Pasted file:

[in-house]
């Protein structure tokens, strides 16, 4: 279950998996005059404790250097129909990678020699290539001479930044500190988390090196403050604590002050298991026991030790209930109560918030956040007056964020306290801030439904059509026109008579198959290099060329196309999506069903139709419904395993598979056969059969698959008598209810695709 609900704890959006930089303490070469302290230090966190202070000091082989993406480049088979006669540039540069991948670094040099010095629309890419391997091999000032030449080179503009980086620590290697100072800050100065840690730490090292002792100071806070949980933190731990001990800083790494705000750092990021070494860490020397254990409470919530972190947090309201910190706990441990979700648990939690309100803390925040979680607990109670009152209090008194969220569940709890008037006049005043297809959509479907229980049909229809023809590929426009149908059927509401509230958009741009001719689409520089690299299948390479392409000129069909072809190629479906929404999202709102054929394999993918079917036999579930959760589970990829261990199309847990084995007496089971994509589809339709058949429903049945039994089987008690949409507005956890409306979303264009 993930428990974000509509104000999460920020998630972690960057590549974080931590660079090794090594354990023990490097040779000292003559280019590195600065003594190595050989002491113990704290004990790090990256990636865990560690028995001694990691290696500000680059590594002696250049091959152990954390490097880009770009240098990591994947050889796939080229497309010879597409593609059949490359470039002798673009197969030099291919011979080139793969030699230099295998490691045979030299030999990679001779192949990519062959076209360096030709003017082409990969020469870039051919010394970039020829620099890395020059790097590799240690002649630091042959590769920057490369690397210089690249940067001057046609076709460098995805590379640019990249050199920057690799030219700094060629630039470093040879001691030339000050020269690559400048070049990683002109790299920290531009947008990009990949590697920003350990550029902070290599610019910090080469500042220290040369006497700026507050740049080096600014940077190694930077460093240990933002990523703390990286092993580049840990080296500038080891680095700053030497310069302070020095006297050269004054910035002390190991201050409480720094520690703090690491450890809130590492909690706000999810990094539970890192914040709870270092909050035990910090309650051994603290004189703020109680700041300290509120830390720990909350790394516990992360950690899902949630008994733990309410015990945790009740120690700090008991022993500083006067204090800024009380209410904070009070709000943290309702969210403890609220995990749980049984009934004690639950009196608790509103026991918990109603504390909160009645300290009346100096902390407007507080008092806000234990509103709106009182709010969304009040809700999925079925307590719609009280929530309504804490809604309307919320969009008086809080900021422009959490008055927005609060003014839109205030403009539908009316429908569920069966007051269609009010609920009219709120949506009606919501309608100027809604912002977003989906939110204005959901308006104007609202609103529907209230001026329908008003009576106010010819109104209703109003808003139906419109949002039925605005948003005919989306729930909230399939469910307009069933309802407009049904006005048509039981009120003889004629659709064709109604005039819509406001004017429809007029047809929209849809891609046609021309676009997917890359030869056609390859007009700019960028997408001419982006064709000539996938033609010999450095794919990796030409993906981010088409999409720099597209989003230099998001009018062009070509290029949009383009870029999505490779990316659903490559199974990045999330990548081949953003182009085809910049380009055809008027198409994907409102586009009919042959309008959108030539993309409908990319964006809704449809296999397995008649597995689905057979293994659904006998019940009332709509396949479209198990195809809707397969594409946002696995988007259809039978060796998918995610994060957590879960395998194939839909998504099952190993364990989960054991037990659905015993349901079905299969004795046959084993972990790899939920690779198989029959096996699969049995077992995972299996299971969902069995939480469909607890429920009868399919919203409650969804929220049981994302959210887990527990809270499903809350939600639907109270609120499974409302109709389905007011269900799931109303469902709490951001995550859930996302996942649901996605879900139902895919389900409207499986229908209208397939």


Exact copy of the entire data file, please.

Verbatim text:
[in-house]
């Protein structure tokens, strides 16, 4: 279950998996005059404790250097129909990678020699290539001479930044500190988390090196403050604590002050298991026991030790209930109560918030956040007056964020306290801030439904059509026109008579198959290099060329196309999506069903139709419904395993598979056969059969698959008598209810695709 609900704890959006930089303490070469302290230090966190202070000091082989993406480049088979006669540039540069991948670094040099010095629309890419391997091999000032030449080179503009980086620590290697100072800050100065840690730490090292002792100071806070949980933190731990001990800083790494705000750092990021070494860490020397254990409470919530972190947090309201910190706990441990979700648990939690309100803390925040979680607990109670009152209090008194969220569940709890008037006049005043297809959509479907229980049909229809023809590929426009149908059927509401509230958009741009001719689409520089690299299948390479392409000129069909072809190629479906929404999202709102054929394999993918079917036999579930959760589970990829261990199309847990084995007496089971994509589809339709058949429903049945039994089987008690949409507005956890409306979303264009 993930428990974000509509104000999460920020998630972690960057590549974080931590660079090794090594354990023990490097040779000292003559280019590195600065003594190595050989002491113990704290004990790090990256990636865990560690028995001694990691290696500000680059590594002696250049091959152990954390490097880009770009240098990591994947050889796939080229497309010879597409593609059949490359470039002798673009197969030099291919011979080139793969030699230099295998490691045979030299030999990679001779192949990519062959076209360096030709003017082409990969020469870039051919010394970039020829620099890395020059790097590799240690002649630091042959590769920057490369690397210089690249940067001057046609076709460098995805590379640019990249050199920057690799030219700094060629630039470093040879001691030339000050020269690559400048070049990683002109790299920290531009947008990009990949590697920003350990550029902070290599610019910090080469500042220290040369006497700026507050740049080096600014940077190694930077460093240990933002990523703390990286092993580049840990080296500038080891680095700053030497310069302070020095006297050269004054910035002390190991201050409480720094520690703090690491450890809130590492909690706000999810990094539970890192914040709870270092909050035990910090309650051994603290004189703020109680700041300290509120830390720990909350790394516990992360950690899902949630008994733990309410015990945790009740120690700090008991022993500083006067204090800024009380209410904070009070709000943290309702969210403890609220995990749980049984009934004690639950009196608790509103026991918990109603504390909160009645300290009346100096902390407007507080008092806000234990509103709106009182709010969304009040809700999925079925307590719609009280929530309504804490809604309307919320969009008086809080900021422009959490008055927005609060003014839109205030403009539908009316429908569920069966007051269609009010609920009219709120949506009606919501309608100027809604912002977003989906939110204005959901308006104007609202609103529907209230001026329908008003009576106010010819109104209703109003808003139906419109949002039925605005948003005919989306729930909230399939469910307009069933309802407009049904006005048509039981009120003889004629659709064709109604005039819509406001004017429809007029047809929209849809891609046609021309676009997917890359030869056609390859007009700019960028997408001419982006064709000539996938033609010999450095794919990796030409993906981010088409999409720099597209989003230099998001009018062009070509290029949009383009870029999505490779990316659903490559199974990045999330990548081949953003182009085809910049380009055809008027198409994907409102586009009919042959309008959108030539993309409908990319964006809704449809296999397995008649597995689905057979293994659904006998019940009332709509396949479209198990195809809707397969594409946002696995988007259809039978060796998918995610994060957590879960395998194939839909998504099952190993364990989960054991037990659905015993349901079905299969004795046959084993972990790899939920690779198989029959096996699969049995077992995972299996299971969902069995939480469909607890429920009868399919919203409650969804929220049981994302959210887990527990809270499903809350939600639907109270609120499974409302109709389905007011269900799931109303469902709490951001995550859930996302996942649901996605879900139902895919389900409207499986229908209208397939």